Early life origins of obesity: role of hypothalamic programming

J Pediatr Gastroenterol Nutr. 2009 Mar;48 Suppl 1:S31-8. doi: 10.1097/MPG.0b013e3181977375.

Abstract

The incidence of obesity is increasing at an alarming rate and this worldwide epidemic represents an ominous predictor of increases in diseases such as type 2 diabetes and metabolic syndrome. Epidemiological and animals studies suggest that maternal obesity and alterations in postnatal nutrition are associated with increased risks for obesity, hypertension, and type 2 diabetes in the offspring. Furthermore, there is also growing appreciation that developmental programming of neuroendocrine systems by the perinatal environment represents a possible cause for these diseases. This review article provides a synthesis of recent evidence concerning the actions of perinatal hormones and nutrition in programming the development and organization of hypothalamic circuits that regulate body weight and energy balance. Particular attention is given to the neurodevelopmental actions of insulin and leptin.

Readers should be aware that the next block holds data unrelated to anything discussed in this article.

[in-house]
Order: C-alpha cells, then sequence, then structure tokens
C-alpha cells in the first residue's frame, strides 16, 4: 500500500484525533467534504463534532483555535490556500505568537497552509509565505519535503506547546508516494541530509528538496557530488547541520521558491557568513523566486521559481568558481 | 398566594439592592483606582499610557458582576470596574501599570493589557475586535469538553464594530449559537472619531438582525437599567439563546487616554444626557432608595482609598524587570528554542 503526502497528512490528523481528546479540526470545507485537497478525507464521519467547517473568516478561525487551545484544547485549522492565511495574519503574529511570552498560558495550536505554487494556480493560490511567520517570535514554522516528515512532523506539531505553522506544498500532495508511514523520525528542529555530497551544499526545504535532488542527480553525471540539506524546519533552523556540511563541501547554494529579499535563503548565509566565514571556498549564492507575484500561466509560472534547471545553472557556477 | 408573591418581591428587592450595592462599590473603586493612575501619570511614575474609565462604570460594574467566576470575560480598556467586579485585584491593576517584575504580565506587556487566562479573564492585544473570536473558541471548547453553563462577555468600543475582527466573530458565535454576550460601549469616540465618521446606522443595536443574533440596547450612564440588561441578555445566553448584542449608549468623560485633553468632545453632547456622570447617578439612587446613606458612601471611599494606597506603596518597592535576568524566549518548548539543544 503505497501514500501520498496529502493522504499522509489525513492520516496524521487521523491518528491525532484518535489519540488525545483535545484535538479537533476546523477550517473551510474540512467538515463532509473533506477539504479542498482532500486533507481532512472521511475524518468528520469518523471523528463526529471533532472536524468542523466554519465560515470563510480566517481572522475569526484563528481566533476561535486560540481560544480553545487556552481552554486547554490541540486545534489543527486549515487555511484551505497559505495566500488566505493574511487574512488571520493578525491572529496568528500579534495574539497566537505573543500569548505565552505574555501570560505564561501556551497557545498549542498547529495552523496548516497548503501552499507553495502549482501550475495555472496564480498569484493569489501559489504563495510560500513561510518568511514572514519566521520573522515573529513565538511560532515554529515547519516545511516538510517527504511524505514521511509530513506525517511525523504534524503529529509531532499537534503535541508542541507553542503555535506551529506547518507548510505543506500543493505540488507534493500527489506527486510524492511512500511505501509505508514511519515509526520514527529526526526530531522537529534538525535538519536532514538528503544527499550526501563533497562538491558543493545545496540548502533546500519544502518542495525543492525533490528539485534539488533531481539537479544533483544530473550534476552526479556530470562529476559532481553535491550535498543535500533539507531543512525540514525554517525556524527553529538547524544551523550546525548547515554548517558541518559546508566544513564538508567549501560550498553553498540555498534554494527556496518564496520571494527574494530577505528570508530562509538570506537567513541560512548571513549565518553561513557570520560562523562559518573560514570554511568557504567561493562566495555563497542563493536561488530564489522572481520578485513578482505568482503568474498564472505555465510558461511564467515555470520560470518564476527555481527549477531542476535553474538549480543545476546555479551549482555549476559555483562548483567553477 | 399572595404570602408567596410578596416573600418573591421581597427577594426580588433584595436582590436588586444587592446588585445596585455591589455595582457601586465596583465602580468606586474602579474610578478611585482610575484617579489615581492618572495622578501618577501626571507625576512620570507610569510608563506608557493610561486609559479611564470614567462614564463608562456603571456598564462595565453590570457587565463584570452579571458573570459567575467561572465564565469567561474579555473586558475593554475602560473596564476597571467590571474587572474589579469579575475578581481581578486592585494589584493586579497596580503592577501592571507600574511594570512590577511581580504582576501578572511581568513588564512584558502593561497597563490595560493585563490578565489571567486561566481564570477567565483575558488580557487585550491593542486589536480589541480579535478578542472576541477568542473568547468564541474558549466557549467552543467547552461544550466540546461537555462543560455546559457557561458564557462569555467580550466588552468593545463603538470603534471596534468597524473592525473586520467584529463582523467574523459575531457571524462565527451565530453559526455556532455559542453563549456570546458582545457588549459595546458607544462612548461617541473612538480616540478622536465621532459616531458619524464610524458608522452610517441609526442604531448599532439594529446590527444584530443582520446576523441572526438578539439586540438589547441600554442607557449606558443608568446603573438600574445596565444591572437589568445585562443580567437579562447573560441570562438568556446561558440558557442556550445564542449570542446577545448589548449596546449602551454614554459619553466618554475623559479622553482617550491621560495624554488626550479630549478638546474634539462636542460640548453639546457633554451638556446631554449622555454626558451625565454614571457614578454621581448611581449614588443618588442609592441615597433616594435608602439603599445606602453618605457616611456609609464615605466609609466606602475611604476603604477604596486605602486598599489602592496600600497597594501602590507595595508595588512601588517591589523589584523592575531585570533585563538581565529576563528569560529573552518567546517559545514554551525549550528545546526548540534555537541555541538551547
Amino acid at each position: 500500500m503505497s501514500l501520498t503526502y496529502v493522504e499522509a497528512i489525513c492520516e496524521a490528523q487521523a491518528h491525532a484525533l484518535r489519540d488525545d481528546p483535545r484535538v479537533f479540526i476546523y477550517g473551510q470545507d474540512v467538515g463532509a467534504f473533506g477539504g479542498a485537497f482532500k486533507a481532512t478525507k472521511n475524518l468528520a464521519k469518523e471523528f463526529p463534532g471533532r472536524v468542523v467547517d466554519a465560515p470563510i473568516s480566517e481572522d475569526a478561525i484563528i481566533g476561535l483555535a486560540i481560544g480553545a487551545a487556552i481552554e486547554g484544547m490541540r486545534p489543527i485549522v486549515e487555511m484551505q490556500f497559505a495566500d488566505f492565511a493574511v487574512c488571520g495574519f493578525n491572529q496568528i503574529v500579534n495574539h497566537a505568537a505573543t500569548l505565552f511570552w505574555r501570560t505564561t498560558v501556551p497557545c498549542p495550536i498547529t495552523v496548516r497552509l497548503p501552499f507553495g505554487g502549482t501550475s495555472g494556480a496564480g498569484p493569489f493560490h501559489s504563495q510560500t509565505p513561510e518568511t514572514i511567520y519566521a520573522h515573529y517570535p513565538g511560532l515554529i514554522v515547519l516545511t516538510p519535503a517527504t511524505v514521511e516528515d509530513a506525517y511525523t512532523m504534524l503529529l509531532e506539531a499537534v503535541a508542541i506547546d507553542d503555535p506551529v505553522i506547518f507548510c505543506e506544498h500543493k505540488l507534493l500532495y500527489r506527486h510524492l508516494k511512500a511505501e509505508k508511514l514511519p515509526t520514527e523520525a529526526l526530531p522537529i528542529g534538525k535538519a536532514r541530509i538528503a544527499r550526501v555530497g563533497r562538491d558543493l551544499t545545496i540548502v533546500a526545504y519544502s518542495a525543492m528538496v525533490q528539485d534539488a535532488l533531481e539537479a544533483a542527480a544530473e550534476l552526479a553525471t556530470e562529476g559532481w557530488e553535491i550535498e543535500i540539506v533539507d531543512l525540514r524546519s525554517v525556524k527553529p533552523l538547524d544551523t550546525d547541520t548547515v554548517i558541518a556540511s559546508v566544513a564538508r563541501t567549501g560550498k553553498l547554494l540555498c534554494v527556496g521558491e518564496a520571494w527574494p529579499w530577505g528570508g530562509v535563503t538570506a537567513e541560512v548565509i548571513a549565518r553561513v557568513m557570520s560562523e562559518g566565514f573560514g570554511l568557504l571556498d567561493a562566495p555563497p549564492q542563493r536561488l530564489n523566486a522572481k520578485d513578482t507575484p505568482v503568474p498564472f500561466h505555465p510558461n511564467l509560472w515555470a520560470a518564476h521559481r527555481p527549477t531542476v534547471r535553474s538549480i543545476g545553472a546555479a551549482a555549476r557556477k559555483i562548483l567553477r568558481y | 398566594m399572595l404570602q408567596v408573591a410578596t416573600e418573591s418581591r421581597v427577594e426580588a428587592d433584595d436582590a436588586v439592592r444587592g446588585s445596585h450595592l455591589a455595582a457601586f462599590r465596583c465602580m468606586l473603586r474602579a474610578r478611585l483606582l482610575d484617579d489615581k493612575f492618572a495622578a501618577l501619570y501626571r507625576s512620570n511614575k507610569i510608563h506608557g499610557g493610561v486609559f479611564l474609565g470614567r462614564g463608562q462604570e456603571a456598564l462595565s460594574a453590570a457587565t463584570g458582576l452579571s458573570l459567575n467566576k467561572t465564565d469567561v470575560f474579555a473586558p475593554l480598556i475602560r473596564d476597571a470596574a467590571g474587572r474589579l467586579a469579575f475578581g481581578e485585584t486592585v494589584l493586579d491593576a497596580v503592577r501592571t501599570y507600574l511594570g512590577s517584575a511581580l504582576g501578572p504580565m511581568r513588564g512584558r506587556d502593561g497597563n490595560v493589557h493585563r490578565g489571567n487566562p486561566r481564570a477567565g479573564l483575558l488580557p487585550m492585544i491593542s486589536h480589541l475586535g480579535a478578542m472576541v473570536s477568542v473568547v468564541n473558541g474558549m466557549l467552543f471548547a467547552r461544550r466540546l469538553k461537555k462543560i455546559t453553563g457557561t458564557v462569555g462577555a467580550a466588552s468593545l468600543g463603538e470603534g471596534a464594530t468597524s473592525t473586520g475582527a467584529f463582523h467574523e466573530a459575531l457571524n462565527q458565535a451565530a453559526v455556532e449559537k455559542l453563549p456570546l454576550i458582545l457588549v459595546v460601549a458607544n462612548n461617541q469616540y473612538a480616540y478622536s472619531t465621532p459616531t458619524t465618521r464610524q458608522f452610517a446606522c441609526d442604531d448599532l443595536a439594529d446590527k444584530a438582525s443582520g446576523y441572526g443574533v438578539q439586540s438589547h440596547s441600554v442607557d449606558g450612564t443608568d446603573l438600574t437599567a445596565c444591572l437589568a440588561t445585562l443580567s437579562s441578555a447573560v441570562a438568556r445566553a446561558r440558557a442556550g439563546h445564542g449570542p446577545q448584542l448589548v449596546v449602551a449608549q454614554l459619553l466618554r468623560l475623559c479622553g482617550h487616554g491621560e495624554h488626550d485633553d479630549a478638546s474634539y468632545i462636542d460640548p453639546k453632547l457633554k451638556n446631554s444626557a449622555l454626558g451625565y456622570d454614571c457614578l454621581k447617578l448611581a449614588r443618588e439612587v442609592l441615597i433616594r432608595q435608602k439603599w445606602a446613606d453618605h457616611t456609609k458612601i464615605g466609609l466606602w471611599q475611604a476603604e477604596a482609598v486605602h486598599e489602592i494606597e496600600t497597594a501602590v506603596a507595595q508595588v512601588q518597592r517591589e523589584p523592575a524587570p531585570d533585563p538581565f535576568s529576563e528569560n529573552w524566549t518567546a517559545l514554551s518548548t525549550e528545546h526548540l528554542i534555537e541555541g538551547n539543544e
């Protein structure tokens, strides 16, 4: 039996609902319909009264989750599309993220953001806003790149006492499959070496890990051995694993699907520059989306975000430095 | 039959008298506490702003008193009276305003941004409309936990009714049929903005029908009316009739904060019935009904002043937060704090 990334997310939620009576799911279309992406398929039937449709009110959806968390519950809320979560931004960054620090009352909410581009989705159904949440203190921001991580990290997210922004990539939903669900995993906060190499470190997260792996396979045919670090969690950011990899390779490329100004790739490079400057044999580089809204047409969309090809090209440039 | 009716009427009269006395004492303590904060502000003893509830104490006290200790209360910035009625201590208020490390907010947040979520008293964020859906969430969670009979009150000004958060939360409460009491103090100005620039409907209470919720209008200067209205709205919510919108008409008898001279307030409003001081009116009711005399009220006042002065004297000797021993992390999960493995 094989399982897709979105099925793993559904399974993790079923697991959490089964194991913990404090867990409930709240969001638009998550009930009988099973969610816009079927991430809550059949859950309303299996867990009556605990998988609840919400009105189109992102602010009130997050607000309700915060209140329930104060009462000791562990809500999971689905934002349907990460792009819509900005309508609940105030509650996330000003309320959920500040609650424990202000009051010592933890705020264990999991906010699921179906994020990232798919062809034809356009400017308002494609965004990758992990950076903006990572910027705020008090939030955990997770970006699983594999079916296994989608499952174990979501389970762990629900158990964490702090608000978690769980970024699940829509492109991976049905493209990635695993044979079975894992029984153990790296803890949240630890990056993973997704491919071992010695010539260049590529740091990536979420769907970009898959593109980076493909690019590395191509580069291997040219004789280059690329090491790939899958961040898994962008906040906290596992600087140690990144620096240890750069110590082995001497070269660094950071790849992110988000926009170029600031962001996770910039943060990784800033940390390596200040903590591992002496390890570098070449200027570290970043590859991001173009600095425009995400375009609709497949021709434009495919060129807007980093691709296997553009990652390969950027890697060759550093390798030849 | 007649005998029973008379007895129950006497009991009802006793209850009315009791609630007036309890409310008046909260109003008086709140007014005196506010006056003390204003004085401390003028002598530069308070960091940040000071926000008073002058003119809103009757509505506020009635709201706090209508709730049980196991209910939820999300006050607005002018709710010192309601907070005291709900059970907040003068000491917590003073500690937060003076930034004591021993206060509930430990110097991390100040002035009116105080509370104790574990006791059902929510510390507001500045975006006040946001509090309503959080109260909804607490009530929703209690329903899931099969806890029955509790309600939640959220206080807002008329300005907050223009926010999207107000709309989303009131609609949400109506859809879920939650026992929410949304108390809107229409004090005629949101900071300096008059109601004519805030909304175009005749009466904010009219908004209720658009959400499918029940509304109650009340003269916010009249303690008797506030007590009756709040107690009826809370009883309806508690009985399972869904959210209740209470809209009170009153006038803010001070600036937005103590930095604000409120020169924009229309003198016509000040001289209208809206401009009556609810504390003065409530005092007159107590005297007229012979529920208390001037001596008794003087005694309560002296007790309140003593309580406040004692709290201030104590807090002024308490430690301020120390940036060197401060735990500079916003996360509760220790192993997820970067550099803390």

Publication types

  • Review

MeSH terms

  • Energy Metabolism / physiology*
  • Female
  • Homeostasis / physiology*
  • Humans
  • Hypothalamus / physiology*
  • Infant
  • Insulin / metabolism
  • Leptin / metabolism
  • Leptin / physiology
  • Male
  • Obesity / epidemiology*
  • Obesity / etiology*
  • Obesity / metabolism
  • Pregnancy
  • Prenatal Exposure Delayed Effects
  • Prenatal Nutritional Physiological Phenomena / physiology

Substances

  • Insulin
  • Leptin